4. Any tips or suggestions you’d like to share with this year’s participants as they get ready to submit their projects?
Outwork the competition! Make as much progress as you can talking with customers and proving out demand for your product. Don’t start building the product you want before you know if your customers will benefit from the product. Once you prove that out, start building.
Today we’re to introduce Arthur Tu, a tech entrepreneur and mentor for this year’s BigApps competition. In this Q&A, the 2012 BigApps alum shares a valuable tip for participants building their projects.
Submission deadline: Completed BigApps projects pages are due 10/14
1. What’s your area of expertise?
I am a tech entrepreneur with specialization in user experience and artificial intelligence, and focus on educational technology. I’ve founded two companies so far, one (LearnBop) is an adaptive learning platform company that was acquired, and the other (Elemental Path), an AI-powered smart toy company, is launching its product right before Christmas. I will also be working with a third team to launch a technology-oriented micro-school.
2. Are you a BigApps alum?
Yes, LearnBop participated in BigApps in 2012, but we didn’t win.
3. Why did you volunteer to be a BigApps mentor this year?
I really like the mission of BigApps and would like to make my expertise available to other founders who are passionate about social good.
4. Any tips or suggestions for this year’s contestants?
Talk to your potential users as much as possible. If you can learn from a mistake without building anything, that is the cheapest lesson you can sign up for in the school of entrepreneurship!
Today we’re happy to introduce you to Sanjay Seth, a researcher at Regional Plan Association (RPA) and a BigApps 2014 alum. The first-time mentor discusses his involvement with the civic tech competition and the three things this year’s participants should be considering as they prepare to submit their projects.
1. What’s your area of expertise?
RPA is an urban policy think-tank focusing on long-term planning for the future of the New York-New Jersey-Connecticut metropolitan area. At RPA, I work on a wide range of topics – from natural resources and economic development to technology and open space – at both a local and regional scale.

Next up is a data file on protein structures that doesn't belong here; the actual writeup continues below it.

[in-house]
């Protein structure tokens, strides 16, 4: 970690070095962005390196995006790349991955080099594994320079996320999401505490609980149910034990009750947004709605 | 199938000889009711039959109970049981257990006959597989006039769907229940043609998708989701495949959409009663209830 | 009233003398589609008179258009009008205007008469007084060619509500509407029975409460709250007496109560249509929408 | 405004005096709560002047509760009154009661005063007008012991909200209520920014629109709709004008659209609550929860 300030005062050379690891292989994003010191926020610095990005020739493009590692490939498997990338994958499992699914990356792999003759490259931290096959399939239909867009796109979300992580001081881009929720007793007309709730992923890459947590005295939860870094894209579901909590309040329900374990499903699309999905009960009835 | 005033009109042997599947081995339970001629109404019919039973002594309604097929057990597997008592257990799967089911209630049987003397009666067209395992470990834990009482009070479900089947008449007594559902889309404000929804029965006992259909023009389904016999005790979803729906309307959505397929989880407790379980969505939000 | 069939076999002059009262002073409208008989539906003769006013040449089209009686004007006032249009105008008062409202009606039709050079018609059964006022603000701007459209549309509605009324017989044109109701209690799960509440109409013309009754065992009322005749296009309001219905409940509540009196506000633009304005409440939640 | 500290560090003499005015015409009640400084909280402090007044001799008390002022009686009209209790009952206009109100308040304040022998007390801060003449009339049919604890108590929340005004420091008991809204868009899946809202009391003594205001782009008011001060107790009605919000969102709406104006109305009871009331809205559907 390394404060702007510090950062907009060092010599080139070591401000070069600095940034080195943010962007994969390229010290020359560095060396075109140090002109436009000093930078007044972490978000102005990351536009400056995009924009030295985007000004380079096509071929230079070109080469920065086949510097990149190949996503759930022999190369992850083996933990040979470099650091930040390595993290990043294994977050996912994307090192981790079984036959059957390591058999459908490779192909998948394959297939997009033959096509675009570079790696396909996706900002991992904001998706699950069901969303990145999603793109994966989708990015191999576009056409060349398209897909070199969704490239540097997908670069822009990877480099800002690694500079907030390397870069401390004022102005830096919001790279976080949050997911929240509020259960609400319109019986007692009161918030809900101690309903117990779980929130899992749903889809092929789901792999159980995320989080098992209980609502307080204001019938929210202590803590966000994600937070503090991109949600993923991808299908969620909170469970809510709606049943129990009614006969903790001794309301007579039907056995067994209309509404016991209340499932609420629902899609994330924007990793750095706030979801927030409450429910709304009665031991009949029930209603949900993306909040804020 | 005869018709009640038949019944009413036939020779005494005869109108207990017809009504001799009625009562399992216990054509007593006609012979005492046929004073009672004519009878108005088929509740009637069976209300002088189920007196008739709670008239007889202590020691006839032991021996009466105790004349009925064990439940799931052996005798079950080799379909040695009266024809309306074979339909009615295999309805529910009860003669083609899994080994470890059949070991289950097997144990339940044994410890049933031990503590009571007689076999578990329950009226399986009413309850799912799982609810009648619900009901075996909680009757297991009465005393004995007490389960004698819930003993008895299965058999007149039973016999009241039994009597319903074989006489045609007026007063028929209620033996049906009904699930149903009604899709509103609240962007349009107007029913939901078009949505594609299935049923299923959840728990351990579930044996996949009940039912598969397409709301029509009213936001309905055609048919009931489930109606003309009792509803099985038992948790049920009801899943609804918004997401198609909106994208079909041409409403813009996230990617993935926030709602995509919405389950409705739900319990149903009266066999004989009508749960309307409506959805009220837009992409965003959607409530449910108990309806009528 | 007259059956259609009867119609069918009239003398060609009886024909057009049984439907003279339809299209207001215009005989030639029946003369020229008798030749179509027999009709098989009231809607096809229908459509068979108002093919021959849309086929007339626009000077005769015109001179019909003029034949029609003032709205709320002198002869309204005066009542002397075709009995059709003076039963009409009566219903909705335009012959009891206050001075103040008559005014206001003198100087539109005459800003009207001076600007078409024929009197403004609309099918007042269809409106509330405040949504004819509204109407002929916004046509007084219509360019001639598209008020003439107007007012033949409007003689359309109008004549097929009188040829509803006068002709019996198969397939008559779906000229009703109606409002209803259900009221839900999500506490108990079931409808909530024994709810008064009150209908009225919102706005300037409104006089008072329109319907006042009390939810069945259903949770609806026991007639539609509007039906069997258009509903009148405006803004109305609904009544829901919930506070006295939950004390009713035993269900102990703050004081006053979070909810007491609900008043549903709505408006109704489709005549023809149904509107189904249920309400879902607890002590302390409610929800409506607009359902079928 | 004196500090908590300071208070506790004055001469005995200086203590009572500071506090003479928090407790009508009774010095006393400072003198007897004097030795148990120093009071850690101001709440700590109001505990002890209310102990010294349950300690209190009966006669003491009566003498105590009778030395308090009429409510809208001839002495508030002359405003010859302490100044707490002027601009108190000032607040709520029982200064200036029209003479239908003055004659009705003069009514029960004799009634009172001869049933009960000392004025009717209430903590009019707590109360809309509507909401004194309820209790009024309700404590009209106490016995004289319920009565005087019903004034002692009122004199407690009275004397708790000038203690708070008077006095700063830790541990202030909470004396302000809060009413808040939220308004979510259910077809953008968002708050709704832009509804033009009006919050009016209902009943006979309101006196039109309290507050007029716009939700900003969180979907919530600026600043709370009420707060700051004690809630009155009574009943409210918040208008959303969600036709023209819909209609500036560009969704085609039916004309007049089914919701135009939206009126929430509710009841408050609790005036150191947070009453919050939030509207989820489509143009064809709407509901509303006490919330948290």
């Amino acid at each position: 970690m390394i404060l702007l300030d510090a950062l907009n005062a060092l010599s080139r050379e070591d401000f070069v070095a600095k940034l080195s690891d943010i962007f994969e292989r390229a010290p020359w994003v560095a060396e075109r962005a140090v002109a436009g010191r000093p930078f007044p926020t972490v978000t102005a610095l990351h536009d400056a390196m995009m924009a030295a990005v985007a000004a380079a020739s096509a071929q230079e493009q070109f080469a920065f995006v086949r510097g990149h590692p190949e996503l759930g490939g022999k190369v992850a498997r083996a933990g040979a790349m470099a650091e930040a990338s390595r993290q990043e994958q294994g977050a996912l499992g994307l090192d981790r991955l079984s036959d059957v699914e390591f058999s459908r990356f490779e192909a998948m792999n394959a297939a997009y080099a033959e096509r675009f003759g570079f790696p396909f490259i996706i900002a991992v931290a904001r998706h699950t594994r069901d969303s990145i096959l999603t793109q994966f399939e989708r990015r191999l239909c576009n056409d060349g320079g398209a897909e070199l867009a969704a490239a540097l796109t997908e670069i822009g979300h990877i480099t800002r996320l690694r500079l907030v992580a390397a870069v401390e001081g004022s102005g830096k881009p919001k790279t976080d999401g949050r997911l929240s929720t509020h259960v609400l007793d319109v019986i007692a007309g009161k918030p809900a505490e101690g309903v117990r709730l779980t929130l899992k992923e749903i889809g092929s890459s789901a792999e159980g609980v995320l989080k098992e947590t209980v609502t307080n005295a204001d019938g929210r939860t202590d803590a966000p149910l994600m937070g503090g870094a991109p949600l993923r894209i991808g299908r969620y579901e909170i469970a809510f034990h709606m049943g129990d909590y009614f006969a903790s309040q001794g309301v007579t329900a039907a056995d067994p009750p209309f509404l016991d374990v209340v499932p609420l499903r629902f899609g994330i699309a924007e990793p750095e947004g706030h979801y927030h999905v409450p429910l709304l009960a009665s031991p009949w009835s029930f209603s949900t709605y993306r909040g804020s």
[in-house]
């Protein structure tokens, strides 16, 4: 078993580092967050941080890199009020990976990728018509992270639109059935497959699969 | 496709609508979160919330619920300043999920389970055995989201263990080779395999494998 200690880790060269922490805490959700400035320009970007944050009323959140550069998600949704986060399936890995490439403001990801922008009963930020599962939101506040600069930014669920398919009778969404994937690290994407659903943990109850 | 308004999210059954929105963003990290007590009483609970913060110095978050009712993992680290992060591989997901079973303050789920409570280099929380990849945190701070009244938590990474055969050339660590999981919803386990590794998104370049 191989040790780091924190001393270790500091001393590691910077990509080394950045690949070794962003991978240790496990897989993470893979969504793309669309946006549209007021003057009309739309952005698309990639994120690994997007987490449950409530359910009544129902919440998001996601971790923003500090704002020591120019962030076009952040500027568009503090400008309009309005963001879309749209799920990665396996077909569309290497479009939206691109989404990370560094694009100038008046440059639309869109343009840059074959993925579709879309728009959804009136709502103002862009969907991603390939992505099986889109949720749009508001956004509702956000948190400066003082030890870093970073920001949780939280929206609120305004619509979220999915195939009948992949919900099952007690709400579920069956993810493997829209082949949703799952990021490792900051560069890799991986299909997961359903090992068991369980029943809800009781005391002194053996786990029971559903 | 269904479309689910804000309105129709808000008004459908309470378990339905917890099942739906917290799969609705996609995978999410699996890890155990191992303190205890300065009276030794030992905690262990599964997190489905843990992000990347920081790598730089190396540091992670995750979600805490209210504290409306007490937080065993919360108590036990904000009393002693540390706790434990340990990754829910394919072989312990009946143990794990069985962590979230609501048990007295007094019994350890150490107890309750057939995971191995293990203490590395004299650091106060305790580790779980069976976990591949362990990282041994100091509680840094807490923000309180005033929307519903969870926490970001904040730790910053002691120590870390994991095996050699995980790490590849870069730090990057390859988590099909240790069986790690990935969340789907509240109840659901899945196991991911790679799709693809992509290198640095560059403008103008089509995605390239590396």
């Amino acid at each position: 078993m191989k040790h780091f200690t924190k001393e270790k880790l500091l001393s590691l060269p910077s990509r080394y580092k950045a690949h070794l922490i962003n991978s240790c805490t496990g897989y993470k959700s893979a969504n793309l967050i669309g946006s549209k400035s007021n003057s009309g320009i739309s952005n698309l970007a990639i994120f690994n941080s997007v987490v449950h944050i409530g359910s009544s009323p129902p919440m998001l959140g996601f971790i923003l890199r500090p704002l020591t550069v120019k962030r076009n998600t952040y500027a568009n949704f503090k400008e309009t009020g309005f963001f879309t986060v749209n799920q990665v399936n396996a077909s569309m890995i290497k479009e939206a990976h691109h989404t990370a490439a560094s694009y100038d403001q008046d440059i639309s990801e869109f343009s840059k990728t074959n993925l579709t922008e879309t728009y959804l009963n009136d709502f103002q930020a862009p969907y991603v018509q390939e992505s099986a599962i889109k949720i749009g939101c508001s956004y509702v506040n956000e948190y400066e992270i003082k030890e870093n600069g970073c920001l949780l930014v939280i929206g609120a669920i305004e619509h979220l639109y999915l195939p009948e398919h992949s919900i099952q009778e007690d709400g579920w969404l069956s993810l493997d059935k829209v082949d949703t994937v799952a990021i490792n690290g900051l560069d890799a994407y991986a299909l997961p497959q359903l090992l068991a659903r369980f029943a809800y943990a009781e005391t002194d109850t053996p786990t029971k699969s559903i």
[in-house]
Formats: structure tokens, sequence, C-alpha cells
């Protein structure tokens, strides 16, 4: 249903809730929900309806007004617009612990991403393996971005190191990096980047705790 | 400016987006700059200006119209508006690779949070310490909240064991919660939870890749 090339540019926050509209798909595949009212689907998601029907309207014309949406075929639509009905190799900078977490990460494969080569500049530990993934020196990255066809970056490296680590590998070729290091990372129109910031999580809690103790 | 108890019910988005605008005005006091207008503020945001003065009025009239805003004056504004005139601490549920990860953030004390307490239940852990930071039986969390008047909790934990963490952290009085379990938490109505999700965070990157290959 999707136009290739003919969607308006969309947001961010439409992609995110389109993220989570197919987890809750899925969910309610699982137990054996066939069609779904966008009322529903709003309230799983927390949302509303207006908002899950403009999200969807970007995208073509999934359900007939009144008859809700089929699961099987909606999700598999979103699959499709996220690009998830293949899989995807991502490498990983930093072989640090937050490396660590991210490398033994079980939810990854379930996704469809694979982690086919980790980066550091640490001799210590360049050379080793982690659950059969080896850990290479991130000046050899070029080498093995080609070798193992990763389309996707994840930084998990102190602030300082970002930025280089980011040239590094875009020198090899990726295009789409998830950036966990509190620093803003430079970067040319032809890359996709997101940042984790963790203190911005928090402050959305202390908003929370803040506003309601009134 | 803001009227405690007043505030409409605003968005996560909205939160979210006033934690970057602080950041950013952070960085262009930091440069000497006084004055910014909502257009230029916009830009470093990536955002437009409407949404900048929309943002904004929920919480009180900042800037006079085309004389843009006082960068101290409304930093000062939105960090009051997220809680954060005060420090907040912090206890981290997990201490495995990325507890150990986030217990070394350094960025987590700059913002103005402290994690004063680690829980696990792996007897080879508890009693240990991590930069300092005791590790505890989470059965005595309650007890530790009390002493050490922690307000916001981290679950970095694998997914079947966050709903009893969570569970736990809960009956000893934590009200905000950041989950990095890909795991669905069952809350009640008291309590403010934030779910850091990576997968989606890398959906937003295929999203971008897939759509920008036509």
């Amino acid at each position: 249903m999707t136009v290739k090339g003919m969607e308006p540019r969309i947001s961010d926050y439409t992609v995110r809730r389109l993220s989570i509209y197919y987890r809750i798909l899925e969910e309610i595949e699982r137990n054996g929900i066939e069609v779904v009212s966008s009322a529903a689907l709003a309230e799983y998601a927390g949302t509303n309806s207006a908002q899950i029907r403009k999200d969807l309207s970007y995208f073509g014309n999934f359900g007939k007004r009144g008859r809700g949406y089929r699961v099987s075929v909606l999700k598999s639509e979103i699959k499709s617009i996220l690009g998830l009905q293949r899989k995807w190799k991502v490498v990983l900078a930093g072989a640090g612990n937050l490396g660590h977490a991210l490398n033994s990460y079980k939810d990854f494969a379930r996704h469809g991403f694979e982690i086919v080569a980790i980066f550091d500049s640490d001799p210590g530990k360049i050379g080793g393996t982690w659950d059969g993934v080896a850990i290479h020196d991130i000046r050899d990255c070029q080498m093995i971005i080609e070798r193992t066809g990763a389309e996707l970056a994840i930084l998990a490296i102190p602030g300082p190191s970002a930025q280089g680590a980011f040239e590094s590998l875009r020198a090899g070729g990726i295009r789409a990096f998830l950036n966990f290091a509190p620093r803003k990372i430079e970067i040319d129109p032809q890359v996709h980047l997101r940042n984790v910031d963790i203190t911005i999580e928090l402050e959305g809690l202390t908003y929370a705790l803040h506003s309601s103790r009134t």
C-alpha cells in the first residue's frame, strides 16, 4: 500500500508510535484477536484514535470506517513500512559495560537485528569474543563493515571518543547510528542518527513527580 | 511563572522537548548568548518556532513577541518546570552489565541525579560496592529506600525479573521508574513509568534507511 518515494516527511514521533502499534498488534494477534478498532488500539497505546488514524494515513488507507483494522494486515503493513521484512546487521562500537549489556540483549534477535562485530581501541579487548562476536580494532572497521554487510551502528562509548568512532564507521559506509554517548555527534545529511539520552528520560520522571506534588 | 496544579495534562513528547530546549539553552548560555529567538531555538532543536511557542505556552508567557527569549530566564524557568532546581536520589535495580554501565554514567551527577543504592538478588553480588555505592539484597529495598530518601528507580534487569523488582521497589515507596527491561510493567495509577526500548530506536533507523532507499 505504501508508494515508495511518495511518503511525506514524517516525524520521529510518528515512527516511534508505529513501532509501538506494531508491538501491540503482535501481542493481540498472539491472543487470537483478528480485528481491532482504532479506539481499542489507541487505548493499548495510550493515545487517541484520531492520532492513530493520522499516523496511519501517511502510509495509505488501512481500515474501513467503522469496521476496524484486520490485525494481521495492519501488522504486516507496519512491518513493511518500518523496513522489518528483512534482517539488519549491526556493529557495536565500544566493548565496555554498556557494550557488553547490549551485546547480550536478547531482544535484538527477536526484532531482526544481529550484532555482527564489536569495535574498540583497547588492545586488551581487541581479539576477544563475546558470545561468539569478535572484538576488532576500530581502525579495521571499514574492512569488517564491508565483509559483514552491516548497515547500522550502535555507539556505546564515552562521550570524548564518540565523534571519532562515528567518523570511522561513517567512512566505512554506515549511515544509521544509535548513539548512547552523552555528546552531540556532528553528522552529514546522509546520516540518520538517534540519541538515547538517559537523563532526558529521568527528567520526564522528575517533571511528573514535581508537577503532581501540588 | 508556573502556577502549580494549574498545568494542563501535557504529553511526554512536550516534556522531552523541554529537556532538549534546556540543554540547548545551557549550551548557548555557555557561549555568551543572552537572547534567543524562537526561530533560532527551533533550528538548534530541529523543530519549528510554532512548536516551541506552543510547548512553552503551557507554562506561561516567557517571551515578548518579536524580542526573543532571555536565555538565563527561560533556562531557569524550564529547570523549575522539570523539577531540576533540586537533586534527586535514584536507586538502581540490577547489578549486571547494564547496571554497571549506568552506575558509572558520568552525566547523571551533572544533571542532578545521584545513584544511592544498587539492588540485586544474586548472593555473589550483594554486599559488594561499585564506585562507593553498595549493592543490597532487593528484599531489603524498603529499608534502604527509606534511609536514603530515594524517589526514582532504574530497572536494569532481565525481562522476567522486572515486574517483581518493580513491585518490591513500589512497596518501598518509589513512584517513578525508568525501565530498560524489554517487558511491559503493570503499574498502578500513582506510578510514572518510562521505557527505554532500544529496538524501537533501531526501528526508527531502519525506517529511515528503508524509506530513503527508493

2. Are you a BigApps alum?
Yes! I participated in BigApps last year. I had a great experience. Through the networking events, a couple of us formed a team and worked on IBM’s challenge. We eventually built a prototype urban simulator. Although our idea ultimately wasn’t a good fit for the competition, it was a great experience and brought me into the BigApps community.
3. What has your experience been like as a BigApps mentor?
Last year, our team had a great mentor from IBM. He connected us to resources, shared his advice, and offered suggestions on how to improve our ideas and pitches. (Thanks, Steven!) I wanted to be a mentor for BigApps to support the community’s growth and to get to help shape several great ideas in this year’s competition.
The teams that have been reaching out have been exceptional. Almost all of them have been working together prior to the competition – and it shows. The quality of the submissions have been great. I have been mentoring several teams and offering them opportunities to present their work – and I’ve definitely enjoyed the experience myself.
4. Any tips or suggestions you’d like to share with this year’s participants as they get ready to submit their projects?
Definitely! First, focus on the connection your idea has to the physical world. Make sure the connection to the real world is explicit in your pitch and your product.
Second, be really useful. (This one seems a bit obvious, but you would be surprised.) Focus on your audiences’ pain points and really try to understand them before you offer a solution.
Third, be very clear about the audience for your pitch and for your product. Know the general policy framework surrounding your idea. And ensure it is scalable to the entire city – or even the region!